In today’s economy, the most capable and competitive system model is not purely quantum, concluded Allen. However, Robert Wisnieff, department group manager for solutions development in quantum computing at IBM, said the pivot toward quantum research and understanding shows the desire in the STEM community to embrace quantum and explore the possibilities. The most notable industries where this can be easily applied range from quantitative finance, to computational biology, to national security and safety improvements, and finally to machine learning and artificial intelligence. Exponentially higher speeds will optimize products and services in new ways, driving competition in its simplest form—encouraging companies to engage with the newest tools faster than their counterparts. Wisnieff noted that IBM now offers cloud-based quantum computing, allowing research teams from around the world to upload computational tasks solved online by IBM’s quantum computers.

But to leverage these possibilities, industry stakeholders, academics, and policymakers alike must move forward collaboratively. John Kelly, director of analytics at QxBranch, said it is extremely important to have an ecosystem that includes machine developers, data scientists, quantum computing experts, and regulators all working collaboratively, to ensure ideas are translatable and actionable in every space. 1QBit is attempting just that by bringing quantum computing to a higher level and making it accessible to programmers in traditional, existing, programming languages they can readily understand.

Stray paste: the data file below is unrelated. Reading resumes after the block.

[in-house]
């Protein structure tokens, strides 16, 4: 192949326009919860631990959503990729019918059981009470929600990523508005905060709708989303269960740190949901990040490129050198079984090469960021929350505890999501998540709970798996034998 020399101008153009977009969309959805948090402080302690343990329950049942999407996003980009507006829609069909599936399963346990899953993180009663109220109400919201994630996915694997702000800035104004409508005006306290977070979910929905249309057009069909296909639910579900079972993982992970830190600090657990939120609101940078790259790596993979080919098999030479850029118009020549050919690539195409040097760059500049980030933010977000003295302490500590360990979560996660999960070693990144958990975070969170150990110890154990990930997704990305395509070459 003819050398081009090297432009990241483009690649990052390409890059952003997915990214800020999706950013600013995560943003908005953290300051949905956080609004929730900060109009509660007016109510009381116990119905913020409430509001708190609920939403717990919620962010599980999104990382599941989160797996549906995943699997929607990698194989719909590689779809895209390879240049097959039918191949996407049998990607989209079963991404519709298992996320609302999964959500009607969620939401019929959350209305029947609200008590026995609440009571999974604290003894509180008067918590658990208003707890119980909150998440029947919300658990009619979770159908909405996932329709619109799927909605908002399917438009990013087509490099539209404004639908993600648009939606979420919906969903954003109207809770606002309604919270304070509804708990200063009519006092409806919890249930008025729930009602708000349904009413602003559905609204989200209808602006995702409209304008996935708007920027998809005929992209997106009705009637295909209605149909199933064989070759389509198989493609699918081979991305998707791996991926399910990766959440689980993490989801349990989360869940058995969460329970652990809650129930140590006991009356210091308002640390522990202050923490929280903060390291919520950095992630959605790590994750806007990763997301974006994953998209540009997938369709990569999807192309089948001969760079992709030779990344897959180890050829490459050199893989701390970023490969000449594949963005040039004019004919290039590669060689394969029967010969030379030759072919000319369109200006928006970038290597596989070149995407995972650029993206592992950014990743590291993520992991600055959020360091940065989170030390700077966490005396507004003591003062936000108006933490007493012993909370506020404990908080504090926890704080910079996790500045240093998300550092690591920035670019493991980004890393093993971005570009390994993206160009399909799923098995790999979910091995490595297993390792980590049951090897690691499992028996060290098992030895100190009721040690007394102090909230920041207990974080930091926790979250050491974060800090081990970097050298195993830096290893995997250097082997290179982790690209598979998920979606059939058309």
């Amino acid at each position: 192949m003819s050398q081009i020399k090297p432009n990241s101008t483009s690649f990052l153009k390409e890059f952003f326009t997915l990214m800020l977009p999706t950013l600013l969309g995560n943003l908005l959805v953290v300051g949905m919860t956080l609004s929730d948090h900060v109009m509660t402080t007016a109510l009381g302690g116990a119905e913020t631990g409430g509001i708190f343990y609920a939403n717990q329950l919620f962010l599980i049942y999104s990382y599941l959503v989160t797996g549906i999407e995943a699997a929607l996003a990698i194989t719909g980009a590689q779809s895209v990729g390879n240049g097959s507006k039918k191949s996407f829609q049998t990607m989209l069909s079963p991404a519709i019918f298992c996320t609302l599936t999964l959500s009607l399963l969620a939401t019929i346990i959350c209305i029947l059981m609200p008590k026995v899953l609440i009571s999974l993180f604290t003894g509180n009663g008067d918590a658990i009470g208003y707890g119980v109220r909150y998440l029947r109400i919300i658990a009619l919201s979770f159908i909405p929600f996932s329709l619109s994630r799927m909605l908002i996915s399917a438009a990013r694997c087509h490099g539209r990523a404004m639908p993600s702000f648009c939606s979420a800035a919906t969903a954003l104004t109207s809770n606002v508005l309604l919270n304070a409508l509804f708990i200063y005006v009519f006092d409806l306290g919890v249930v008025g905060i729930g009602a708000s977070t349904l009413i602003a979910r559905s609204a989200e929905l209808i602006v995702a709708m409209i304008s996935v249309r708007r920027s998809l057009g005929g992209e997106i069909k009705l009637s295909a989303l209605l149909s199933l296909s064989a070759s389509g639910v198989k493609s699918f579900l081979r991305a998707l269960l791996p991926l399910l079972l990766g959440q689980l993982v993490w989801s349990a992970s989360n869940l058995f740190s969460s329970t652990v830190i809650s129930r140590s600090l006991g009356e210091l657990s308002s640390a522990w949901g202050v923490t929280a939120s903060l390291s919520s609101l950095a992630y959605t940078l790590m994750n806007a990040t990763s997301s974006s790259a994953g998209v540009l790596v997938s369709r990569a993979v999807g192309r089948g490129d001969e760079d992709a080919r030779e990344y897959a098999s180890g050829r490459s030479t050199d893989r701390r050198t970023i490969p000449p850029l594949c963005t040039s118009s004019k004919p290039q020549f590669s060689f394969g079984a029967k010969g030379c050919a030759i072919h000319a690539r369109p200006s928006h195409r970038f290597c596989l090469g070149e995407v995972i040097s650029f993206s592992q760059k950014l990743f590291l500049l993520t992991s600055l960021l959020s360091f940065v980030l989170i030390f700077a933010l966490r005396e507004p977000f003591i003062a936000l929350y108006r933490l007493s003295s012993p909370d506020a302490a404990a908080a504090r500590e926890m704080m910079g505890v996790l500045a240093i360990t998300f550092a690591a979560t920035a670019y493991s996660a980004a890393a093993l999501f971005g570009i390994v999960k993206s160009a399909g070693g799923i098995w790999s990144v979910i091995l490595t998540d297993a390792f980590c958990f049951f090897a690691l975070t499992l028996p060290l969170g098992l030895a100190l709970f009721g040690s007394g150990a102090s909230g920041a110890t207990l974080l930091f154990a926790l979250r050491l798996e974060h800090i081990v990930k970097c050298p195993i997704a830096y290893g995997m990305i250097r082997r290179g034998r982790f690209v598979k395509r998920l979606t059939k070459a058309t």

Tim Polk, assistant director of cybersecurity at the White House Office of Science and Technology Policy, emphasized the role that government must play in the quantum space. Having already recognized the significant economic, societal, and security benefits it can present, the U.S. government has been funding quantum research for over 20 years. The National Strategic Computing Initiative is continuously looking for new computing paradigms and strives to work with other agencies to determine the broad range of advancements quantum offers. He also noted that leveraging quantum computing will also be important to revealing physical properties at the atomic level that can perpetuate the current CMOS (i.e., silicon-based) computing architecture.

According to Kelly, quantum computing is an “enabler and accelerator” of future capabilities in many different areas. We are far off from quantum computing impacting every industry and person in the economy. However, this technology is critical to the future of society, security, and the economy. Future success requires robust private-public partnerships and strong investments in the development of these ecosystems, beginning now.

12/06/2016 12:0012/06/2016 13:30America/New_YorkThe Future of Quantum Computing: Policy Implications for National Security and Industrial CompetitivenessMM/DD/YYYY
Ned Allen
Chief Scientist and Corporate Senior Fellow
Lockheed Martin
Landon Downs
President and Co-Founder
Stephen Ezell
Vice President, Global Innovation Policy
Information Technology and Innovation Foundation
John Kelly
Director of Analytics
Tim Polk
Assistant Director, Cybersecurity
White House Office of Science and Technology Policy
Robert Wisnieff
Distinguished Research Staff Member
IBM TJ Watson Research Center